[Me]: To keep your players happy – you need to understand why they’re not.
[You]: Uh, yeah obviously. Thanks. So what?
Actually, I have a lot to say on the topic of keeping players happy. A few months back I wrote a quick post about Friction.
Friction, as I defined it, is anything that prompts your player to leave your game and look elsewhere. And you know the scary stats (right?): 95 percent of players leave a game within its first 30 days.
Fear mongering aside; I think it is a topic so important that I actually wrote an entire book about it. Today I’d like to dive a bit more into what friction means and why it’s worth your time to read more about it.
I settled on the term Friction, and the grid below, to help you build a framework to think about how best to keep your players happy. A lot of your work already goes into creating cool, fun, delightful experiences, but I’d argue (and did for 120 pages) that the obstacles are just as critical as the delight. Everything that gets in the way of the cool and the fun will kill the player experience.
Understanding Frictions means understanding the myriad points of contact with your players and mapping out problem areas well in advance. This starts with game design, and goes all the way through marketing and post launch. It helps to think about frictions in terms of consequences and outcomes. Given enough sources or intensities of friction, players will quit. And once they’re gone, it can be very difficult to get them back. That abandonment can affect not only the specific game but the studio’s reputation and future projects for years to come.
To make it easy I’ve laid out a straightforward way to conceptualize frictions in the grid below. This will help you to understand where they fall, how they intersect and interact, and what they mean to you. My book – Frictionless – will go even deeper into helping you prepare for and manage them as they arise during your development cycles and throughout community-building and engagement, from announcement to launch and beyond.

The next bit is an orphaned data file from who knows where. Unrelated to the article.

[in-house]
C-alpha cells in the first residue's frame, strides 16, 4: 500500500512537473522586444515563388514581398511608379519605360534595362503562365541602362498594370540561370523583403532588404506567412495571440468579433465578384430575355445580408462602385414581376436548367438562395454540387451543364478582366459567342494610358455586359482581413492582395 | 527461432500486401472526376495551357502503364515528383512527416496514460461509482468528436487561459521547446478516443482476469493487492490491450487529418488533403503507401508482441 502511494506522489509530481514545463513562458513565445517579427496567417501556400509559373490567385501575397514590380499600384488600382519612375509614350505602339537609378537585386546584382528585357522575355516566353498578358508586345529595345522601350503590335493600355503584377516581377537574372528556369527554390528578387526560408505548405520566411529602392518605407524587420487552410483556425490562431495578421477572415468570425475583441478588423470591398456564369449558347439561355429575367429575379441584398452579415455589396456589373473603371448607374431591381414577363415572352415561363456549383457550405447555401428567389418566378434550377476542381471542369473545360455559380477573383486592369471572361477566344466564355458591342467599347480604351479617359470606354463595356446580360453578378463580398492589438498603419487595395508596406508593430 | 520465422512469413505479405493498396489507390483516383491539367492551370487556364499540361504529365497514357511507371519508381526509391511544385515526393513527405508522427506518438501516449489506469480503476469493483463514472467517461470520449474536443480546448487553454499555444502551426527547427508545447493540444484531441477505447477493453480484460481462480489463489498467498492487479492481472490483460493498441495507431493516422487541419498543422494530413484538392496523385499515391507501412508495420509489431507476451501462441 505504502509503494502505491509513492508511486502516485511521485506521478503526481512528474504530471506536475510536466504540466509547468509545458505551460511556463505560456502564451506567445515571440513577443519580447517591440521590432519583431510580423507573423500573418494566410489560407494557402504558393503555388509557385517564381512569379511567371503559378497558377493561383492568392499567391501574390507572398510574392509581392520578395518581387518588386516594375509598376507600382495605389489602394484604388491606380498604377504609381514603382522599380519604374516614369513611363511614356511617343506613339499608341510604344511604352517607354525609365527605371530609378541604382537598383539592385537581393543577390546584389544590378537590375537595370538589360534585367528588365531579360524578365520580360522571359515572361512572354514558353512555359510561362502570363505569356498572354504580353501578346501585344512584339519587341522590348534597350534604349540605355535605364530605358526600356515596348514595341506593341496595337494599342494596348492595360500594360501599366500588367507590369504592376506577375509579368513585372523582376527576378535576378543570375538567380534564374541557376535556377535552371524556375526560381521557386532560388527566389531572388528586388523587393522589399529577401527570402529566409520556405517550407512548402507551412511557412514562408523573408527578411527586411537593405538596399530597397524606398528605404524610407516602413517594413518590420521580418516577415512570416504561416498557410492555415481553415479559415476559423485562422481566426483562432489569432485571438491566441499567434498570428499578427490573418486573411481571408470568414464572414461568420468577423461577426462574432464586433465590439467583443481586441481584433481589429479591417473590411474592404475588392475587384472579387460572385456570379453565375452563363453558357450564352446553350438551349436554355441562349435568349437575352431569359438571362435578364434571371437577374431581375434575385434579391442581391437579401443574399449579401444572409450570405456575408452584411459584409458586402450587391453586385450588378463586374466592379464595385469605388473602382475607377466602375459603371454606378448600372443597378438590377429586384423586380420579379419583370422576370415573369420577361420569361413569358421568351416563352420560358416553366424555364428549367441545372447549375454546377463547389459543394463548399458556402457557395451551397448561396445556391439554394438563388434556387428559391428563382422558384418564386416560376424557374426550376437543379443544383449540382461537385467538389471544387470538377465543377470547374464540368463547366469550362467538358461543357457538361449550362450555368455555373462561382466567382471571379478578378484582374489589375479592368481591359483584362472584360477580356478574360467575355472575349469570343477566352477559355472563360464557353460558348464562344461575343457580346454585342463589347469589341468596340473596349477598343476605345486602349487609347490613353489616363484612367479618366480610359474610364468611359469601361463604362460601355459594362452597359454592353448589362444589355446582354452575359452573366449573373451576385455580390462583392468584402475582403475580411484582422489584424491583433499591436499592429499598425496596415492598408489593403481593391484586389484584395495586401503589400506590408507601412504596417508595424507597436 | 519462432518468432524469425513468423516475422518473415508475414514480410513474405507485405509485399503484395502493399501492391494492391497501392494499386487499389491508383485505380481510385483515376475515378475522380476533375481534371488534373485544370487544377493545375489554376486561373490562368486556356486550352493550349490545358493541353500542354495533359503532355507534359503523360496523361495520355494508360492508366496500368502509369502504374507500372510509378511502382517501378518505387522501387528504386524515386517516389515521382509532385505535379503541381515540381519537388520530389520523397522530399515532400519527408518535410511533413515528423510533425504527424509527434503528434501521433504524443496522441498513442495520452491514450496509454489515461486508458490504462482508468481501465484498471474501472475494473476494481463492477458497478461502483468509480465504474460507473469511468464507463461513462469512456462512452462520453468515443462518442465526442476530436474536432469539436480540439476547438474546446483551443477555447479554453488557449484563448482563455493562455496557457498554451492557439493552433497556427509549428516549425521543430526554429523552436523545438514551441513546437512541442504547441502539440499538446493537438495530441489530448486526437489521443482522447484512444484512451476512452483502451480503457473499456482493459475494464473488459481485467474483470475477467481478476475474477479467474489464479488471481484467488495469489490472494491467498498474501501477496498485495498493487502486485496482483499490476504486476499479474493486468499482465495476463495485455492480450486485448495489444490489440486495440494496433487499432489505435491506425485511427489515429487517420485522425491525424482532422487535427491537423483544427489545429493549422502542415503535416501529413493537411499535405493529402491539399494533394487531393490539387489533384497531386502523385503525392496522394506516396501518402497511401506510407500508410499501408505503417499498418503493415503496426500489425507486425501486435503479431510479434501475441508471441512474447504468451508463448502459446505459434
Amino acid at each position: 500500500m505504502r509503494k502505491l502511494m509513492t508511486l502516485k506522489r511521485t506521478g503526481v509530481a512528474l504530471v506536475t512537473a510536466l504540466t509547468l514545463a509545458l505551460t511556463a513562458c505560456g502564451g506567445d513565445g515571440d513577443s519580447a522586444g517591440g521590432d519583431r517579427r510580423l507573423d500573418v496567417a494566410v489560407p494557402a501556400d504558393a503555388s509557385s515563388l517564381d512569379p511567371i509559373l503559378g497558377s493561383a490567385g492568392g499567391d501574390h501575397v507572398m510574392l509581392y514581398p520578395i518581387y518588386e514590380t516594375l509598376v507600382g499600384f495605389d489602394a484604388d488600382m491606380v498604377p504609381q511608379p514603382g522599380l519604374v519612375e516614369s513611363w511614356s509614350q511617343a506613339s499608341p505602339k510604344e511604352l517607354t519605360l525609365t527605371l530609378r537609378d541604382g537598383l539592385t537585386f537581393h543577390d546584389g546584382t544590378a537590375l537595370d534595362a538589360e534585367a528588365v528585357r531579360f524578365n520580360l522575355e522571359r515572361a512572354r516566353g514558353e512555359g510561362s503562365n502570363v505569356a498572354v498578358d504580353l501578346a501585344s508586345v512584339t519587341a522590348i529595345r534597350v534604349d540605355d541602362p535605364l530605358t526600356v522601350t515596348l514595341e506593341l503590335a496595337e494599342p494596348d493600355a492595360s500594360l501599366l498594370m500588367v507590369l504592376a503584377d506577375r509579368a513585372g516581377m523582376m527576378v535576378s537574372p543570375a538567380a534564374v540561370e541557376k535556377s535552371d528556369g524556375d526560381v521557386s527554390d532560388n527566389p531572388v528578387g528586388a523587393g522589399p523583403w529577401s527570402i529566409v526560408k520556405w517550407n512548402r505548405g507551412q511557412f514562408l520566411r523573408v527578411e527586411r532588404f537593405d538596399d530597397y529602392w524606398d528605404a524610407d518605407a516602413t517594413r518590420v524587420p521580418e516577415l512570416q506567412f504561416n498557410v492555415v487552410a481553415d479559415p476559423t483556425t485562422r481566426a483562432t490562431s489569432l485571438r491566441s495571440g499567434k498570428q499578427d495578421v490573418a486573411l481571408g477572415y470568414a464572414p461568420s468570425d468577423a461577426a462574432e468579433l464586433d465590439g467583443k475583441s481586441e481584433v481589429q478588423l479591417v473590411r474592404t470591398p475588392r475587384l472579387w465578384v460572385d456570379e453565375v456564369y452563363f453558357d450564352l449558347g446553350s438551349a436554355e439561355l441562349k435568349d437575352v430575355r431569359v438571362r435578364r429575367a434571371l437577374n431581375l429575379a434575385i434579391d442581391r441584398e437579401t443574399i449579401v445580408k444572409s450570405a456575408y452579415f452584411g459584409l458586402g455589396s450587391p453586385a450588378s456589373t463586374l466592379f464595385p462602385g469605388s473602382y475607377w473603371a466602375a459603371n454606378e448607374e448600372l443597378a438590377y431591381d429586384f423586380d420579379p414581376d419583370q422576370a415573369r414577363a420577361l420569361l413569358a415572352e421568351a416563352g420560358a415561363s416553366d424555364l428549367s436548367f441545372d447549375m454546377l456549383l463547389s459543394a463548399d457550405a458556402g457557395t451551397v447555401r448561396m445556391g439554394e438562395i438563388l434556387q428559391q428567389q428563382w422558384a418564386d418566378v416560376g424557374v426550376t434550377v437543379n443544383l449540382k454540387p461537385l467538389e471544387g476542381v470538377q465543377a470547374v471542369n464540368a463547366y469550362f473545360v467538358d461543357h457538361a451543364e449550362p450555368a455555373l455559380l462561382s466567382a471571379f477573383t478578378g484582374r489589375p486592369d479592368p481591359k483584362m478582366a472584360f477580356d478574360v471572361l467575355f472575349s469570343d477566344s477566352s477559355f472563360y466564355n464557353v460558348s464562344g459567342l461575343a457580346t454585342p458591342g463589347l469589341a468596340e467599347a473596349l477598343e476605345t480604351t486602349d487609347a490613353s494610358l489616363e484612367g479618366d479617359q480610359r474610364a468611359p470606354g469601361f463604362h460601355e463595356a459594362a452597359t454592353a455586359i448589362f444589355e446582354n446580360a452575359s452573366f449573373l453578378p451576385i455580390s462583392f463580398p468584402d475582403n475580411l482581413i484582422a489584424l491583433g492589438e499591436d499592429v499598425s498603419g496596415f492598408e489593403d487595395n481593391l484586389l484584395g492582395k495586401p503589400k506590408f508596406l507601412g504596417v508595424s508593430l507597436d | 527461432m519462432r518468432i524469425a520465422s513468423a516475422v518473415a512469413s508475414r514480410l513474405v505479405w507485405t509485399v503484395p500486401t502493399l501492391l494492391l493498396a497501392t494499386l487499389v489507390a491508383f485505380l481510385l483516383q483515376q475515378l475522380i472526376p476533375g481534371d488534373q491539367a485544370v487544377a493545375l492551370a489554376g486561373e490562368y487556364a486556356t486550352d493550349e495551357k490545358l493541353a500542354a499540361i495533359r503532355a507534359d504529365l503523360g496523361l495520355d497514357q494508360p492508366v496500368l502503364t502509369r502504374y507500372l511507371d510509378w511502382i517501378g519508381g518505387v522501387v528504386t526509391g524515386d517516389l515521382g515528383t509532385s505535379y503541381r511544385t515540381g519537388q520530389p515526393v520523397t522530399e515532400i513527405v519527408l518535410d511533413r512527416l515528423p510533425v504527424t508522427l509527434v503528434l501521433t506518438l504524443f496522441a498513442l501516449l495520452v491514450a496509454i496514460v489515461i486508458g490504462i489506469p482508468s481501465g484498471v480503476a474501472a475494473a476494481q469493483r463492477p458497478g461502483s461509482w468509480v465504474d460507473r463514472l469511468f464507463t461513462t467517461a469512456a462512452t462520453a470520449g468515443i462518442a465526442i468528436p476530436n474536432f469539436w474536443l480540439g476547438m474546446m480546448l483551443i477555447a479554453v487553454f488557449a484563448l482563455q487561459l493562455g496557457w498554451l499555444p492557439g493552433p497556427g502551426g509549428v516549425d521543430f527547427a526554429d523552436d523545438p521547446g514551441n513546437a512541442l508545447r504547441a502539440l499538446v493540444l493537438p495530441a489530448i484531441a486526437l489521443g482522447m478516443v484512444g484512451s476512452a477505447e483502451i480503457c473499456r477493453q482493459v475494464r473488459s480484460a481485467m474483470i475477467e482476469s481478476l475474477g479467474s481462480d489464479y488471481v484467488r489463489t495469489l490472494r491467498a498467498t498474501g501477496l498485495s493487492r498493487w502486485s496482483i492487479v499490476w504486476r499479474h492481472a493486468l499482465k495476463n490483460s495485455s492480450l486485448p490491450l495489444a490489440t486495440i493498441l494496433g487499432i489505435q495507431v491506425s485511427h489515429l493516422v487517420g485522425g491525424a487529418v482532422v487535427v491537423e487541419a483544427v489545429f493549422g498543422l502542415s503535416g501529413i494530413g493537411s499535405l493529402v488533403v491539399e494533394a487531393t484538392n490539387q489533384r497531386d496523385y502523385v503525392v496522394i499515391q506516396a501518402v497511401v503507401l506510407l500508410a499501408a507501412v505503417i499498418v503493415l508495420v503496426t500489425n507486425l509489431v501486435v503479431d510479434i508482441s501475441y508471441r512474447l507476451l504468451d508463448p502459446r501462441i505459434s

The grid is broken up into quadrants along two axes. “Harmful” and “Beneficial” along the X-axis, and “Avoidable” and “Unavoidable” along the Y-axis. Most frictions leech player satisfaction and disrupt immersion, although some can, as noted on the grid, be good for you. Your job is to recognize the different kinds of frictions, then manage and solve for them.
So what are some examples of frictions? Consider the following:
Once you really get into mapping out frictions, you’ll find that many of them can end up in multiple places on the grid. Aha. There’s the rub (that’s a friction joke in case you missed it). You goal is to identify those that end up on the “harmful” side of the grid, and figure out how to flip them over to beneficial. Is this a really difficult game (a la Dark Souls)? Market it as such. You obviously have to get players to pay for your game. Make sure the price is right, or make sure it’s folded naturally into a solid freemium design. Are your cutscenes unskippable? Fix that before launch, or patch ASAP post launch.
Looking back at our list again – it’s a bit of a hodge-podge. It would help to add further organization. In the book, I’ve broken down sources of Friction into three different source types:
If we reorganize our list, we come up with:
I’m sure just by looking at this rough grid, you’re already coming up with a host of missing items; and you’re likely already categorizing them. Good! My job is… well, not quite done. But we’re getting there. In fact, what we’ve done here at Akamai is put together an interactive tool for you to use to do some of this mapping yourself. I suggest that your next step is to check it out.
Also, for a good deal more detail on Friction and on how to make it easy for players to find, play, and fall in love with your game; check out my book: Frictionless.
This is a Security Bloggers Network syndicated blog post authored by Nelson Rodriguez. Read the original post at: The Akamai Blog